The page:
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Charlotte Posenenske at ADAA: The Art Show
Park Avenue Armory, New York
26 February – 1 March 2020

Peter Freeman, Inc. is pleased to announce a solo booth presentation dedicated to the rare, early works on paper by the pioneering Minimal and Conceptual artist Charlotte Posenenske (1930 – 1985) at ADAA’s The Art Show. Drawings from this period are highlighted in Charlotte Posenenske: Work in Progress, Dia:Beacon (2019), the first major North American retrospective of the artist, currently on view at the Museu d’Art Contemporani de Barcelona. In 2014, Peter Freeman, Inc. presented the first exhibition devoted entirely to Posenenske’s early works, many of which had never been shown before in New York. 

Charlotte Posenenske is known for her industrially fabricated modular sculptures, which are produced in unlimited series and assembled or arranged at will. Though she exhibited widely throughout the 1960s, alongside peers such as Hanne Darboven, Donald Judd, and Sol LeWitt, with whom she shared an interest in seriality, her work is distinguished by its radically open-ended nature. Posenenske created an exceptionally innovative body of work within a focused and abbreviated period of time, ultimately abandoning art in 1968 to pursue sociology. Posthumously exhibited at documenta 12 in 2007, her work has gained renewed interest over the last decade, restoring her place among the leaders of Minimalism.

Before turning to sculpture in 1966, Posenenske worked as a painter. She created impressionistic landscapes inspired by Cézanne, as well as abstract gestural paintings. She created stripe pictures and structural, sculptural pictures, reminiscent of Piet Mondrian, whose horizontal and vertical compositions were a significant influence on the artist––and grid pictures in ink and casein bearing qualities which scholars have related to Japanese Calligraphy and Lucio Fontana.

The booth will showcase works on paper from this period between 1957 to 1965 in which Posenenske developed experimental techniques for applying color and line to paper and board, using it as a space to experiment with simplification, repetition, and eliminating the subjectivity of the hand through mark-making. In the Spachtelarbeit (Palette-knife work) series, Posenenske used her tool to avoid the individual expression of the hand, to the degree of her Art Informel and Abstract contemporaries. Meanwhile, in the Landschaft (Landscapes), painted outdoors, she aimed to distill natural elements into gesture and essential marks, paring them down to near abstraction while retaining a pictorial organization. Her determination to undermine any subjective, individualist fixation of the gesture, is a defining characteristic of this body of work, laying bare her issues with authorship, a concern ultimately addressed in her three-dimensional sculpture. Her pivotal decision to hand over responsibility for the production of the work to fabricators and the installation decisions to recipients marked a highly consistent intensification with this conflict.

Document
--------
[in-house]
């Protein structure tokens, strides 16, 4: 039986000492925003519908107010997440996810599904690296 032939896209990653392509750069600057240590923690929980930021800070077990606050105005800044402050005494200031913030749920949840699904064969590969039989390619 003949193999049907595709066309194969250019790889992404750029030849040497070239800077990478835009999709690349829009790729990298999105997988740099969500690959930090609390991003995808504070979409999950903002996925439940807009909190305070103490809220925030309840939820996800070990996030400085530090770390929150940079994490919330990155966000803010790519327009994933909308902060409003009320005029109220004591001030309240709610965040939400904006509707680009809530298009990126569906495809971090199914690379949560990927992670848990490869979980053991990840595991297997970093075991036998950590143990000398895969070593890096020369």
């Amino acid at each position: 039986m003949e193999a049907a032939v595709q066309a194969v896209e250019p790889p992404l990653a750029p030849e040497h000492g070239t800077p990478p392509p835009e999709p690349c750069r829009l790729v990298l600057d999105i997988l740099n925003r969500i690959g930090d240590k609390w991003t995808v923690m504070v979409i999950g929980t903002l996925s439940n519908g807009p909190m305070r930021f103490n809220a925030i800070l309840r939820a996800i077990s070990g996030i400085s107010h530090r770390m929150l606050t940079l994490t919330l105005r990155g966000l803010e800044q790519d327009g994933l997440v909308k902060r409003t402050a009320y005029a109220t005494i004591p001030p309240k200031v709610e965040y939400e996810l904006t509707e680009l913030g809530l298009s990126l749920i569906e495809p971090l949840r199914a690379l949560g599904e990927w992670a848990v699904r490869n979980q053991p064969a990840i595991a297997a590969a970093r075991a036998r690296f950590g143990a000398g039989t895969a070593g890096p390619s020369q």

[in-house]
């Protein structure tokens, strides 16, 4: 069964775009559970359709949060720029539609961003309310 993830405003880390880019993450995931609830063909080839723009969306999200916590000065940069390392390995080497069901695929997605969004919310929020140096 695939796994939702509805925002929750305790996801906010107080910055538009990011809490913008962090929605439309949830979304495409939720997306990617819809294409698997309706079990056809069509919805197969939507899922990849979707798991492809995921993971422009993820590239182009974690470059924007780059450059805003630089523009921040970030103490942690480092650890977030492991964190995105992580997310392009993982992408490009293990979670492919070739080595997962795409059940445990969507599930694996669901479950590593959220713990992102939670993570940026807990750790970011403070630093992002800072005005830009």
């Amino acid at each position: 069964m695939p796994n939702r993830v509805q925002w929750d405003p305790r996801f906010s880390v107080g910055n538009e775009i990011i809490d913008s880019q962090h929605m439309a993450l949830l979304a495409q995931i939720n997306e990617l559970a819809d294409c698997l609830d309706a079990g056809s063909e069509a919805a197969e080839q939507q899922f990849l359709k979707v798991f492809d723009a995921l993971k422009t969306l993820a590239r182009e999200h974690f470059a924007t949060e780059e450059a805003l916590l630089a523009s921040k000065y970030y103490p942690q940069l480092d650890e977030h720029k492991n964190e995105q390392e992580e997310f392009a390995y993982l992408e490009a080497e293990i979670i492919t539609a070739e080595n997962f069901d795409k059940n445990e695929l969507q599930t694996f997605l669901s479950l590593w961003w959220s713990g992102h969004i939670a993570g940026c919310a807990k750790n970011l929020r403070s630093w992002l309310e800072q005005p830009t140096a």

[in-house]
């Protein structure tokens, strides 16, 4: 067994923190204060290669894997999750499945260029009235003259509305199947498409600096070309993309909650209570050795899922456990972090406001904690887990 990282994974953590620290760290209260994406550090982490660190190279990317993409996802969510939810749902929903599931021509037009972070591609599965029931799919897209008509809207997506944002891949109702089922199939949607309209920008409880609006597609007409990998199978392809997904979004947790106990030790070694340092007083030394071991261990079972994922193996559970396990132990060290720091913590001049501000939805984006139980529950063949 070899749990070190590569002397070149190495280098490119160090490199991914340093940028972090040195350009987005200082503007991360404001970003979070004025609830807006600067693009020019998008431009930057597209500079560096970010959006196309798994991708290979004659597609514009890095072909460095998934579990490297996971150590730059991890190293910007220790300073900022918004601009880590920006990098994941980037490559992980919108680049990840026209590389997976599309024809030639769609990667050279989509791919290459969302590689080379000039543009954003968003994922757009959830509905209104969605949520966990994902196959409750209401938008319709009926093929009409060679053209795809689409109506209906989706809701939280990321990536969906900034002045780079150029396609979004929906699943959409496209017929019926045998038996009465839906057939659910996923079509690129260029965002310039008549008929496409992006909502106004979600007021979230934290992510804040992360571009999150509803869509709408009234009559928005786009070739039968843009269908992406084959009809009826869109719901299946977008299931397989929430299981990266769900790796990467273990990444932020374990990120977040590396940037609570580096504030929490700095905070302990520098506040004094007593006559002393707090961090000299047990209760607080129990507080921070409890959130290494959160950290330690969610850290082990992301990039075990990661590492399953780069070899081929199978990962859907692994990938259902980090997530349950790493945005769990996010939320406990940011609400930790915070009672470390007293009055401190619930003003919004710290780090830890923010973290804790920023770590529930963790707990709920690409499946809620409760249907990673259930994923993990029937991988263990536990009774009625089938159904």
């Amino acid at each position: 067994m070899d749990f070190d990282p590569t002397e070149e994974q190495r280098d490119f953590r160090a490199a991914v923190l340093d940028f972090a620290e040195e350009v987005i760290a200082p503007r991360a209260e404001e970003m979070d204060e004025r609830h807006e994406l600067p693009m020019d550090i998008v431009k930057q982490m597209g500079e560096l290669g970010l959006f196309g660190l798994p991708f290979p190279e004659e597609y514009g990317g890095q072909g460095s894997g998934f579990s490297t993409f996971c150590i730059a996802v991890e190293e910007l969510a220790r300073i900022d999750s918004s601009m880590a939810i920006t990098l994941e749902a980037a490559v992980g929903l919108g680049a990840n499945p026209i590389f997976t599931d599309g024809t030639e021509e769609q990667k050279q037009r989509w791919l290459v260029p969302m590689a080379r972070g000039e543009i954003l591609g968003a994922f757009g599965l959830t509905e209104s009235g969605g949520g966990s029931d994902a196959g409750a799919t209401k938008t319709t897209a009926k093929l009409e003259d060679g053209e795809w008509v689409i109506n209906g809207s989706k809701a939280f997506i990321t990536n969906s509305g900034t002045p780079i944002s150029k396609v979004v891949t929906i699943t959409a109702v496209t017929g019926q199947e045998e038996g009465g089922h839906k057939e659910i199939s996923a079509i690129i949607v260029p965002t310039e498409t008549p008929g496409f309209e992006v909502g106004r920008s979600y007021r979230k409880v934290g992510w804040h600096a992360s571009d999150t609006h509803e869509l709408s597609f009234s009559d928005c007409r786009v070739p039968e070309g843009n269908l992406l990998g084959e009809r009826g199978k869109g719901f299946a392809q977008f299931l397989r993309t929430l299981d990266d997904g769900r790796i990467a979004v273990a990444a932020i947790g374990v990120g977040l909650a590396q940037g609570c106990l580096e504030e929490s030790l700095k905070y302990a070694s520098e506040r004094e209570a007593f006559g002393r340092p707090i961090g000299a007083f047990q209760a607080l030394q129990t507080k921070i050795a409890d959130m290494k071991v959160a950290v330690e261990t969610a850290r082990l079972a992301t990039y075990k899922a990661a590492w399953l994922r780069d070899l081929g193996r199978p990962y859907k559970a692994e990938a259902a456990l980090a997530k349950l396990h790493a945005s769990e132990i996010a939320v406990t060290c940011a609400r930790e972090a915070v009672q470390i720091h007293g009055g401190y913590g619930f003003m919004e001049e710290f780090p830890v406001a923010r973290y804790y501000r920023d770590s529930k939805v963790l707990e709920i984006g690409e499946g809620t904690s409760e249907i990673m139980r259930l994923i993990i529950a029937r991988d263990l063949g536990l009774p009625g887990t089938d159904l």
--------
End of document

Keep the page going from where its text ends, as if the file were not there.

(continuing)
Posenenske began studying painting in 1951, eventually studying with Willi Baumeister in Stuttgart before working as a set and costume designer until 1955. Her first exhibition was in 1959 at Galerie Weiss, Kassel and her first solo exhibition, in 1961, was at Galerie Dorothea Loehr in Frankfurt. Throughout the sixties, her work gained wide recognition in Germany and abroad until, in 1968, she published her Manifesto, in which she ended her career as an artist, claiming that art could not have a sufficient political impact. After discovering the work in documenta 12, Peter Freeman, Inc., presented the first American exhibition of Charlotte Posenenske in 2009 and published her first monograph in English.

Since then, her work has gained renewed attention through presentations at Artists Space, New York (2010); K21, Düsseldorf (2012); Kunsthalle Wiesbaden, Germany (2012); São Paulo Biennial (2012); and Kröller-Müller Museum, the Netherlands (2019). Her first North American retrospective Work in Progress (2019) at Dia:Beacon is on view at Museu d’Art Contemporani de Barcelona through 8 March 2020 and will be traveling to Kunstsammlung Nordrhein-Westfalen Düsseldorf (4 April–2 August 2020), and Mudam Luxembourg—Musée d’Art Moderne Grand-Duc Jean (2 October 2020–10 January 2021). Her work is in the permanent collections of many prestigious institutions, including the Museum of Modern Art (New York), Museum of Contemporary Art (Chicago), Centre Pompidou (Paris), Tate Modern (London), Museum Ludwig (Cologne), and MMK Museum für Moderne Kunst (Frankfurt am Main).

For reproduction requests and general inquiries, please contact the gallery at +1 212 966 5154 or info@peterfreemaninc.com